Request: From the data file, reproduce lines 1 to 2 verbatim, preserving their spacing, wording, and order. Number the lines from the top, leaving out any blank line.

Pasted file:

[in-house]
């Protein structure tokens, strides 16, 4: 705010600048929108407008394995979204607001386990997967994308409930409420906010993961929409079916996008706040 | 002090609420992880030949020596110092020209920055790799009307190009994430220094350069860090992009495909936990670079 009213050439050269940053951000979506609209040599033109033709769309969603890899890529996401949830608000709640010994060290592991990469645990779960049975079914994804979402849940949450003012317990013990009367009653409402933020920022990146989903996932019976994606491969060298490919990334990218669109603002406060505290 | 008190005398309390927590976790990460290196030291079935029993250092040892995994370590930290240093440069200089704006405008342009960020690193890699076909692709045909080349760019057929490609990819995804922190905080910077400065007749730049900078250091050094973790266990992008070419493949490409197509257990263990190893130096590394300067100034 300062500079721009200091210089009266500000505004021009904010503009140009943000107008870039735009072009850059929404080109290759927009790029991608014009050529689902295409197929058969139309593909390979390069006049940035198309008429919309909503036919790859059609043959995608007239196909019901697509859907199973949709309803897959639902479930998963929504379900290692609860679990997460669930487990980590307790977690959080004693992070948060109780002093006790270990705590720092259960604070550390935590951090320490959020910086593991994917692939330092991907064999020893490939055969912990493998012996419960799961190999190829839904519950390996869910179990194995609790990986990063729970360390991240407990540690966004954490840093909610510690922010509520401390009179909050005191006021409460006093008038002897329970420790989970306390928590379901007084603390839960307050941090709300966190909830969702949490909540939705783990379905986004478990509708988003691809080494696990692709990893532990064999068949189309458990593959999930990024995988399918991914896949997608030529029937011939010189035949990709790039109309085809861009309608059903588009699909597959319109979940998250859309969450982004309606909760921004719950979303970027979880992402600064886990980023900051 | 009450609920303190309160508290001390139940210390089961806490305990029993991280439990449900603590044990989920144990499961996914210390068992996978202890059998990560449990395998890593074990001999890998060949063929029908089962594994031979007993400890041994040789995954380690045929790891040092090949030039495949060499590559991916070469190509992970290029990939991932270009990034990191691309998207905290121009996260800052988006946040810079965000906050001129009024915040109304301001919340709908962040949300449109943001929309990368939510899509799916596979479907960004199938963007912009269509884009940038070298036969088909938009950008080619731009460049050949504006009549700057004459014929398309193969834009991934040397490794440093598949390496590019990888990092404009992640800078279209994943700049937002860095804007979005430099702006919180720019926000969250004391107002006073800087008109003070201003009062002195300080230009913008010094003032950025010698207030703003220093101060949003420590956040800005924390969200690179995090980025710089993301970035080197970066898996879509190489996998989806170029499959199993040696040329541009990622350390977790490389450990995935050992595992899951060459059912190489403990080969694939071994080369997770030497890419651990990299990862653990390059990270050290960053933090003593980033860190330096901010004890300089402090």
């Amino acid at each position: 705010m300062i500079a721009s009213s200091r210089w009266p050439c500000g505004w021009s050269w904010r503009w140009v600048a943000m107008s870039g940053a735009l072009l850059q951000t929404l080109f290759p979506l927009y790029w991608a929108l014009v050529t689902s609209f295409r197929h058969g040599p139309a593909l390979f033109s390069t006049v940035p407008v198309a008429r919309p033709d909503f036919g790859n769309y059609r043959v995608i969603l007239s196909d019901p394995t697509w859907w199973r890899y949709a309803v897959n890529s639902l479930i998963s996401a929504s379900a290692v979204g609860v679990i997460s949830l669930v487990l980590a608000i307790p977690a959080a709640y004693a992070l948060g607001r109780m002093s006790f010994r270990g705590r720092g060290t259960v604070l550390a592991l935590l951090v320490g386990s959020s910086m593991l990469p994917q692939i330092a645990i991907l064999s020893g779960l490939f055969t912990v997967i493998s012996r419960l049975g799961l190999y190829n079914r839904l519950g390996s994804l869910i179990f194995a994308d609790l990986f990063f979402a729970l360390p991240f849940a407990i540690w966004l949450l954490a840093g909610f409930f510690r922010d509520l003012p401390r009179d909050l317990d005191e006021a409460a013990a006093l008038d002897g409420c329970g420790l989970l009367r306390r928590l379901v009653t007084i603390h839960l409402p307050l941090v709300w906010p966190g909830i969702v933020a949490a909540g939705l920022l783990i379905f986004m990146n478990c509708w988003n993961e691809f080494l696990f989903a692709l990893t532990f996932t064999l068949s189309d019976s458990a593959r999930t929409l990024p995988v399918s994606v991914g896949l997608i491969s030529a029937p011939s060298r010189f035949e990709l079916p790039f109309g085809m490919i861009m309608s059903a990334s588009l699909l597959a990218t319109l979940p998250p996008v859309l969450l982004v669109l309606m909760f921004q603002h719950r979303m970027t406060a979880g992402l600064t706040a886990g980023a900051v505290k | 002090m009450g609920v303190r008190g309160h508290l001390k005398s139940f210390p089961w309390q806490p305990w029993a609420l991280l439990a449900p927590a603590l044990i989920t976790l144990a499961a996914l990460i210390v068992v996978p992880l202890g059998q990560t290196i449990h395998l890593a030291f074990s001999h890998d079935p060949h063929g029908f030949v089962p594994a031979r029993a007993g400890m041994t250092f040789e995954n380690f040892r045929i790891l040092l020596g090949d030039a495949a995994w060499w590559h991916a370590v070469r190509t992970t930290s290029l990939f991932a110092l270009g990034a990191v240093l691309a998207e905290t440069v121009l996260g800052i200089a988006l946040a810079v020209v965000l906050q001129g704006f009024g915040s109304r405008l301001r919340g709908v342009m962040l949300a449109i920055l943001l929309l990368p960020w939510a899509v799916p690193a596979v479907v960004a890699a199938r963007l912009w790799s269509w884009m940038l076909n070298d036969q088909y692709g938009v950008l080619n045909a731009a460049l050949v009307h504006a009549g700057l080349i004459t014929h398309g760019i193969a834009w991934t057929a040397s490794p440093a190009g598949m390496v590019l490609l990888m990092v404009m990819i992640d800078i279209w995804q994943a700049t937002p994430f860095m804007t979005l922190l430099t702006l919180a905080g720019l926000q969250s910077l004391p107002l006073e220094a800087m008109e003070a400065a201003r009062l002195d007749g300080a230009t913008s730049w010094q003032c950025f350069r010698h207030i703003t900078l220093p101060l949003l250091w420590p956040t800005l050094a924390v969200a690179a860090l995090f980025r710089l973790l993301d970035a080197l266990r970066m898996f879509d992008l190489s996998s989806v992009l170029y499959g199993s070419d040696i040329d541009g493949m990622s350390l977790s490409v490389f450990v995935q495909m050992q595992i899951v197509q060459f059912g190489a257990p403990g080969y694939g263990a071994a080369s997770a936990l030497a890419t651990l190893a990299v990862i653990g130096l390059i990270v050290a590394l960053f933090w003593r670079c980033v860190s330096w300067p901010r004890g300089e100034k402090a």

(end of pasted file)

[in-house]
């Protein structure tokens, strides 16, 4: 705010600048929108407008394995979204607001386990997967994308409930409420906010993961929409079916996008706040 | 002090609420992880030949020596110092020209920055790799009307190009994430220094350069860090992009495909936990670079 009213050439050269940053951000979506609209040599033109033709769309969603890899890529996401949830608000709640010994060290592991990469645990779960049975079914994804979402849940949450003012317990013990009367009653409402933020920022990146989903996932019976994606491969060298490919990334990218669109603002406060505290 | 008190005398309390927590976790990460290196030291079935029993250092040892995994370590930290240093440069200089704006405008342009960020690193890699076909692709045909080349760019057929490609990819995804922190905080910077400065007749730049900078250091050094973790266990992008070419493949490409197509257990263990190893130096590394300067100034 300062500079721009200091210089009266500000505004021009904010503009140009943000107008870039735009072009850059929404080109290759927009790029991608014009050529689902295409197929058969139309593909390979390069006049940035198309008429919309909503036919790859059609043959995608007239196909019901697509859907199973949709309803897959639902479930998963929504379900290692609860679990997460669930487990980590307790977690959080004693992070948060109780002093006790270990705590720092259960604070550390935590951090320490959020910086593991994917692939330092991907064999020893490939055969912990493998012996419960799961190999190829839904519950390996869910179990194995609790990986990063729970360390991240407990540690966004954490840093909610510690922010509520401390009179909050005191006021409460006093008038002897329970420790989970306390928590379901007084603390839960307050941090709300966190909830969702949490909540939705783990379905986004478990509708988003691809080494696990692709990893532990064999068949189309458990593959999930990024995988399918991914896949997608030529029937011939010189035949990709790039109309085809861009309608059903588009699909597959319109979940998250859309969450982004309606909760921004719950979303970027979880992402600064886990980023900051 | 009450609920303190309160508290001390139940210390089961806490305990029993991280439990449900603590044990989920144990499961996914210390068992996978202890059998990560449990395998890593074990001999890998060949063929029908089962594994031979007993400890041994040789995954380690045929790891040092090949030039495949060499590559991916070469190509992970290029990939991932270009990034990191691309998207905290121009996260800052988006946040810079965000906050001129009024915040109304301001919340709908962040949300449109943001929309990368939510899509799916596979479907960004199938963007912009269509884009940038070298036969088909938009950008080619731009460049050949504006009549700057004459014929398309193969834009991934040397490794440093598949390496590019990888990092404009992640800078279209994943700049937002860095804007979005430099702006919180720019926000969250004391107002006073800087008109003070201003009062002195300080230009913008010094003032950025010698207030703003220093101060949003420590956040800005924390969200690179995090980025710089993301970035080197970066898996879509190489996998989806170029499959199993040696040329541009990622350390977790490389450990995935050992595992899951060459059912190489403990080969694939071994080369997770030497890419651990990299990862653990390059990270050290960053933090003593980033860190330096901010004890300089402090």